Protecting Resources

excerpted from the book

Imperial Alibis

by Stephen Rosskamm Shalom



Some Crude History

Much of the world's proven oil reserves are located in the limited area of the Persian Gulf (called by Arab nations the "Arabian Gulf," and by those who try to keep their gazetteers politically neutral, simply "the Gulf").

Less than 4 percent of U.S. oil consumption comes from the Gulf, but, according to the official argument, Western Europe and Japan are extremely dependent on Gulf oil and hence if the region fell into the hands of a hostile power, U.S. allies could be brought to their knees, and U.S. security would be fundamentally and irreparably compromised. If one examines the history of U.S. policy in the Gulf, however, protecting the oil interests of Western Europe and Japan never seemed to be one of Washington's foremost goals.

As far back as the 1920s, the State Department sought to force Great Britain to give U.S. companies a share of the lucrative Middle Eastern oil concessions The U.S. Ambassador in London-who happened to be Andrew Mellon, the head of the Gulf Oil Corporation (named for the Mexican, not the Persian/Arabian, Gulf)-was instructed to press the British to give Gulf Oil a stake in the Middle East.' At the end of World War II, when the immense petroleum deposits in Saudi Arabia became known, Secretary of the Navy James Forrestal told Secretary of State Byrnes, "I don't care which American company or companies develop the Arabian reserves, but I think most emphatically that it should be American." And it wasn't the Russians that Forrestal was worried about. The main competition was between the United States and Britain for control of the area's oil.

In 1928, Standard Oil of New Jersey and Mobil had joined British and French oil interests in signing the "Red Line Agreement," under which each pledged not to develop Middle Eastern oil without the participation of the others. Nevertheless, after World War 11 these two U.S. firms (together with Texaco and Standard Oil of California) grabbed the Saudi concessions for themselves, freezing out the British and French. When the latter sued on the grounds that the Red Line Agreement had been violated, Mobil and Jersey told the court that the agreement was null and void because it was monopolistic.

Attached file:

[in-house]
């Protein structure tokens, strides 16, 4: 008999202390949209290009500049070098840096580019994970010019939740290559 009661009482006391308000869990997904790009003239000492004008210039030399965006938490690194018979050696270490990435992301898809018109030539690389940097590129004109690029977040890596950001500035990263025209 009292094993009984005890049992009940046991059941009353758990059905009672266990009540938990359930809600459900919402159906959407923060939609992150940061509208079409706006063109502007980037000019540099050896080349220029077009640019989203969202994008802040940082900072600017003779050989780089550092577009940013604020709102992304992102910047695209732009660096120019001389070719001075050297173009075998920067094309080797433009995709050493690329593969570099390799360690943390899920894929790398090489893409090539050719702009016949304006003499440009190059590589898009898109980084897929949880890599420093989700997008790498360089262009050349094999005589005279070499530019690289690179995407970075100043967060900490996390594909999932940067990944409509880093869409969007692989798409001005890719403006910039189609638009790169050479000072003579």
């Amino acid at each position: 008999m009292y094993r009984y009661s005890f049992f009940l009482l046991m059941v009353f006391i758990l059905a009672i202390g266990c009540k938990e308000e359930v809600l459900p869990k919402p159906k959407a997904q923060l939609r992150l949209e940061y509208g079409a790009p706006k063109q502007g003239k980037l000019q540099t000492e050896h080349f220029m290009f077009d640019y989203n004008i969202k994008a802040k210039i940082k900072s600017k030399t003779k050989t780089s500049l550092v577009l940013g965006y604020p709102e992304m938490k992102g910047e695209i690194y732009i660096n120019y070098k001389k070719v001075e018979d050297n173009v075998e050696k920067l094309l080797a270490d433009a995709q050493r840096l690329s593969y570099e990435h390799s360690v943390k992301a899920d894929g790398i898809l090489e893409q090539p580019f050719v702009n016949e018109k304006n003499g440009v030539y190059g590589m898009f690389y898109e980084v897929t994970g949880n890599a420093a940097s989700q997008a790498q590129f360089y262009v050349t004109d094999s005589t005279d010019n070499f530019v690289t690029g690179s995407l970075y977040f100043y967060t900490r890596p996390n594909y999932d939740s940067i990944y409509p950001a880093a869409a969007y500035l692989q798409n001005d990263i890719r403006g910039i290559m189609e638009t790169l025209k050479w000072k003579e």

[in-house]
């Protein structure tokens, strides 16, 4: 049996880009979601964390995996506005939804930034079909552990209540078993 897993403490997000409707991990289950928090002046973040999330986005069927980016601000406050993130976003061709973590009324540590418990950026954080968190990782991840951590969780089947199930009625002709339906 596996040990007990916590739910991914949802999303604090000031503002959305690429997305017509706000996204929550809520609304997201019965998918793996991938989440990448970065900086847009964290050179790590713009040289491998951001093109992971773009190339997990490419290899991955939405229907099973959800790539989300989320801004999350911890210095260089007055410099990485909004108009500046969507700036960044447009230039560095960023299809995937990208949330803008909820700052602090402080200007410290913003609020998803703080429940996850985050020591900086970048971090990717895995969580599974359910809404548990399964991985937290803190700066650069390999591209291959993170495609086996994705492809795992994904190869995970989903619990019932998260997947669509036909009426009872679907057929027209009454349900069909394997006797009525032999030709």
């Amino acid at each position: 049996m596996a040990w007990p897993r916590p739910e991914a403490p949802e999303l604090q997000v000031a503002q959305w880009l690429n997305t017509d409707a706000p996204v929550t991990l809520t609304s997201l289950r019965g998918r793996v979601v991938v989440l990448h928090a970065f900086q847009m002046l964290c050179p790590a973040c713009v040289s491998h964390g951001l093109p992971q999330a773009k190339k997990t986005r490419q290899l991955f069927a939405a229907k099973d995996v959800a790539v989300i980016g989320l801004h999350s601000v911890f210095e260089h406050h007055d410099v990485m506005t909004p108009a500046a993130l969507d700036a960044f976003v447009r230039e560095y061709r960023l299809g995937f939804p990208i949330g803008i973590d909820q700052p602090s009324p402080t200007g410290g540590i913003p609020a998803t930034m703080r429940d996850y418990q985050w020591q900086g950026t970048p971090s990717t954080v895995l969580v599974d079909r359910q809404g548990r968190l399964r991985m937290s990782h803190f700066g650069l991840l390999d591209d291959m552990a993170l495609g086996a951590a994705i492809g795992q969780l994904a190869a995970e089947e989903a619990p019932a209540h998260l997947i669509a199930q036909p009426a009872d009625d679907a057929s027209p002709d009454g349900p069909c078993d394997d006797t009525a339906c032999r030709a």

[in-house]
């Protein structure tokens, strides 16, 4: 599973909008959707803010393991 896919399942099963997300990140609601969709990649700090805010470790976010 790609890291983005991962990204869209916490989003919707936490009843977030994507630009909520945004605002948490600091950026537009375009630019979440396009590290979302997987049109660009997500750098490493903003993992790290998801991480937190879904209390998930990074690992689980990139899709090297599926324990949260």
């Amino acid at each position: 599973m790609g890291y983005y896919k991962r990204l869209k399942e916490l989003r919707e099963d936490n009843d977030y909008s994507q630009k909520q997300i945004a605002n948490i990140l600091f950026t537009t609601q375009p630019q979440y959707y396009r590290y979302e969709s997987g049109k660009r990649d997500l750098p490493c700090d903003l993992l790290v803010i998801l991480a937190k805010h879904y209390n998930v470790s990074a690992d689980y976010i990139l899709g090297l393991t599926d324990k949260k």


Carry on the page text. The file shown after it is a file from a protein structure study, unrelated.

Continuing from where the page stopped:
In the early 1950s, oil was used as a political weapon for the first time-by the United States and Britain and against Iran. Iran had nationalized its British-owned oil company which had refused to share its astronomical profits with the host government. In response, Washington and London organized a boycott of Iranian oil which brought Iran's economy to the brink of collapse. The CIA then instigated a coup, entrenching the Shah in power and effectively un-nationalizing the oil company, with U.S. firms getting 40 percent of the formerly 100 percent British-owned company. This was, in the view of the New York Times, an "object lesson in the heavy cost that must be paid" when an oil-rich Third World nation "goes berserk with fanatical nationalism."


One former Defense Department official has estimated that it cost U.S. taxpayers about $47 billion in 1985 alone for military expenditures related to the Gulf; former Secretary of the Navy John Lehman put the annual figure at $40 billion. What could be worth these staggering sums?

These expenditures have not been necessary for the survival of the West. In the extreme, according to former CIA analyst Maj. Gen. Edward B. Atkeson, if all Gulf oil were cut off, the elimination of recreational driving (which in the United States accounts for 10 percent of total oil consumption) would reduce western petroleum needs to a level easily replaceable from non-Gulf sources. Even in wartime, Atkeson concluded, Gulf oil is not essential to western needs. And in a protracted global conflict, one can be sure that oil fields would not last very long in the face of missile attacks.

The billions of dollars, however, are a good investment for the oil companies, given that they are not the ones who pay the tab. To be sure, the multinationals no longer directly own the vast majority of Gulf crude production. But they have special buy-back deals with the producers, whereby they purchase at bargain prices oil from the fields they formerly owned. For example, according to former Senator Frank Church, U.S. firms have a sweetheart arrangement with Saudi Arabia, notwithstanding the nominal nationalization of their properties.... Radical regimes want to sell oil as much as conservative ones do, but a change of government in any Gulf state might eliminate the privileged position of the oil companies.

The internal security of regimes like Saudi Arabia depends heavily on outside, particularly U.S., support. Many Saudis believe that in return their country has set its oil production levels to please the United States, to the detriment of their nation s long-term interests. At times, this has meant selling oil beyond the point at which the proceeds could be productively invested, an economically irrational strategy particularly given the fact that oil in the ground appreciates in value. More democratic or nationalistic governments in the Gulf may not be so willing to sacrifice their own interests. And such governments will also be less willing to accommodate a U.S. military presence or to serve as U.S. proxies for maintaining the regional status quo.

And thus for more than 40 years, through many changed circumstances, there has been one constant of U.S. policy in the Gulf: support for the most conservative local forces available, in order to keep radical and popular movements from coming to power, no matter what the human cost, no matter how great the necessary manipulation or intervention.

Imperial Alibis